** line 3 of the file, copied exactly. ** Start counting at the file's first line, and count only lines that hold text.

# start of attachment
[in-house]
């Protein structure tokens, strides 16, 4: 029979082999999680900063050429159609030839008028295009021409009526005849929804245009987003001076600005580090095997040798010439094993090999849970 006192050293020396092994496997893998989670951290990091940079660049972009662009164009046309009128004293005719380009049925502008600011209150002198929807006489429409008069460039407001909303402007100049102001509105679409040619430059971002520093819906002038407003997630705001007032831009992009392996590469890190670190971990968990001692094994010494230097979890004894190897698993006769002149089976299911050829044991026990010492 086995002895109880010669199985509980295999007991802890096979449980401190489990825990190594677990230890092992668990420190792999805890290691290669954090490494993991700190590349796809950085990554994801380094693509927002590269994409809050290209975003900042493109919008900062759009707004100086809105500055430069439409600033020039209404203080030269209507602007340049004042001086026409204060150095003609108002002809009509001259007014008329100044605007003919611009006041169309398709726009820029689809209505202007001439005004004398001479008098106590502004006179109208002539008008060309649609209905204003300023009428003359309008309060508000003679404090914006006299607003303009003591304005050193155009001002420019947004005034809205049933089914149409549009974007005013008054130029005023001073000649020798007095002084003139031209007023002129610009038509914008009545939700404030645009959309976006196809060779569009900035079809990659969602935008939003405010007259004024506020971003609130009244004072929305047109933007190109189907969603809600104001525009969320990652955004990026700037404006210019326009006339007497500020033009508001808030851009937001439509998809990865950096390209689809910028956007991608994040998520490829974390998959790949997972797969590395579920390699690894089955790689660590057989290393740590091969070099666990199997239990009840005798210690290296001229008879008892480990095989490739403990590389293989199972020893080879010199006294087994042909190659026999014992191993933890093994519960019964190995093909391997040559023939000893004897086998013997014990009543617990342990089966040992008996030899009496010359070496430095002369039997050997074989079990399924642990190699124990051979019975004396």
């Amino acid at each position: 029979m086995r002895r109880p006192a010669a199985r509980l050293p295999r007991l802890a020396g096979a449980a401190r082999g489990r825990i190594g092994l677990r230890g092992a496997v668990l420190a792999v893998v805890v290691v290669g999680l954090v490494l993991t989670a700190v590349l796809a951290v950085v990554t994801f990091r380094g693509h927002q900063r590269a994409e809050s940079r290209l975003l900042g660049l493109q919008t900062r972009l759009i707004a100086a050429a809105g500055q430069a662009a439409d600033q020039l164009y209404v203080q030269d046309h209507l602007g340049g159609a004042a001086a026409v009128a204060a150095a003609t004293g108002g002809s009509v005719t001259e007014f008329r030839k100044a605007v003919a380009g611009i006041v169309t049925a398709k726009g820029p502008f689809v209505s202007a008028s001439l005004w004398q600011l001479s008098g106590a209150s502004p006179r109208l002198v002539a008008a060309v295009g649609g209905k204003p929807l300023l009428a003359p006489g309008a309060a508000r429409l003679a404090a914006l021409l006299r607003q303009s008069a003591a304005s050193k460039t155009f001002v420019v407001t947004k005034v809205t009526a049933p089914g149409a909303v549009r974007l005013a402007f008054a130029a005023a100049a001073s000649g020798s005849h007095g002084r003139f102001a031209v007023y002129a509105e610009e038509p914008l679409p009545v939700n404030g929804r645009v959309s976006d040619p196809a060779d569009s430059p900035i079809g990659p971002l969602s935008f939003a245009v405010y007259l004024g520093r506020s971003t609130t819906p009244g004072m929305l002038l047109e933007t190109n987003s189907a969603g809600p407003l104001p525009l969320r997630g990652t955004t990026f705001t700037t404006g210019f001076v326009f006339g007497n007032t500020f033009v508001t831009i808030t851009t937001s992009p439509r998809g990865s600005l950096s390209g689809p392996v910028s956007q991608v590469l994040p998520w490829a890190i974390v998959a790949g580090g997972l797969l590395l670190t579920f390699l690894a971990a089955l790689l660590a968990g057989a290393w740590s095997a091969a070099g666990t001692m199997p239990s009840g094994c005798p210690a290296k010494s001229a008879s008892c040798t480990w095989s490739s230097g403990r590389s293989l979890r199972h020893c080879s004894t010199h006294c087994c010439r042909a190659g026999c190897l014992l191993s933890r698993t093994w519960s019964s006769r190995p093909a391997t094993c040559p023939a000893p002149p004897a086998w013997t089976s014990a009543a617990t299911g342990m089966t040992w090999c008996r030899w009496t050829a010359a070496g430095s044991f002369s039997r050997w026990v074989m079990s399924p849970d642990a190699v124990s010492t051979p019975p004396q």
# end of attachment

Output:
């Amino acid at each position: 029979m086995r002895r109880p006192a010669a199985r509980l050293p295999r007991l802890a020396g096979a449980a401190r082999g489990r825990i190594g092994l677990r230890g092992a496997v668990l420190a792999v893998v805890v290691v290669g999680l954090v490494l993991t989670a700190v590349l796809a951290v950085v990554t994801f990091r380094g693509h927002q900063r590269a994409e809050s940079r290209l975003l900042g660049l493109q919008t900062r972009l759009i707004a100086a050429a809105g500055q430069a662009a439409d600033q020039l164009y209404v203080q030269d046309h209507l602007g340049g159609a004042a001086a026409v009128a204060a150095a003609t004293g108002g002809s009509v005719t001259e007014f008329r030839k100044a605007v003919a380009g611009i006041v169309t049925a398709k726009g820029p502008f689809v209505s202007a008028s001439l005004w004398q600011l001479s008098g106590a209150s502004p006179r109208l002198v002539a008008a060309v295009g649609g209905k204003p929807l300023l009428a003359p006489g309008a309060a508000r429409l003679a404090a914006l021409l006299r607003q303009s008069a003591a304005s050193k460039t155009f001002v420019v407001t947004k005034v809205t009526a049933p089914g149409a909303v549009r974007l005013a402007f008054a130029a005023a100049a001073s000649g020798s005849h007095g002084r003139f102001a031209v007023y002129a509105e610009e038509p914008l679409p009545v939700n404030g929804r645009v959309s976006d040619p196809a060779d569009s430059p900035i079809g990659p971002l969602s935008f939003a245009v405010y007259l004024g520093r506020s971003t609130t819906p009244g004072m929305l002038l047109e933007t190109n987003s189907a969603g809600p407003l104001p525009l969320r997630g990652t955004t990026f705001t700037t404006g210019f001076v326009f006339g007497n007032t500020f033009v508001t831009i808030t851009t937001s992009p439509r998809g990865s600005l950096s390209g689809p392996v910028s956007q991608v590469l994040p998520w490829a890190i974390v998959a790949g580090g997972l797969l590395l670190t579920f390699l690894a971990a089955l790689l660590a968990g057989a290393w740590s095997a091969a070099g666990t001692m199997p239990s009840g094994c005798p210690a290296k010494s001229a008879s008892c040798t480990w095989s490739s230097g403990r590389s293989l979890r199972h020893c080879s004894t010199h006294c087994c010439r042909a190659g026999c190897l014992l191993s933890r698993t093994w519960s019964s006769r190995p093909a391997t094993c040559p023939a000893p002149p004897a086998w013997t089976s014990a009543a617990t299911g342990m089966t040992w090999c008996r030899w009496t050829a010359a070496g430095s044991f002369s039997r050997w026990v074989m079990s399924p849970d642990a190699v124990s010492t051979p019975p004396q």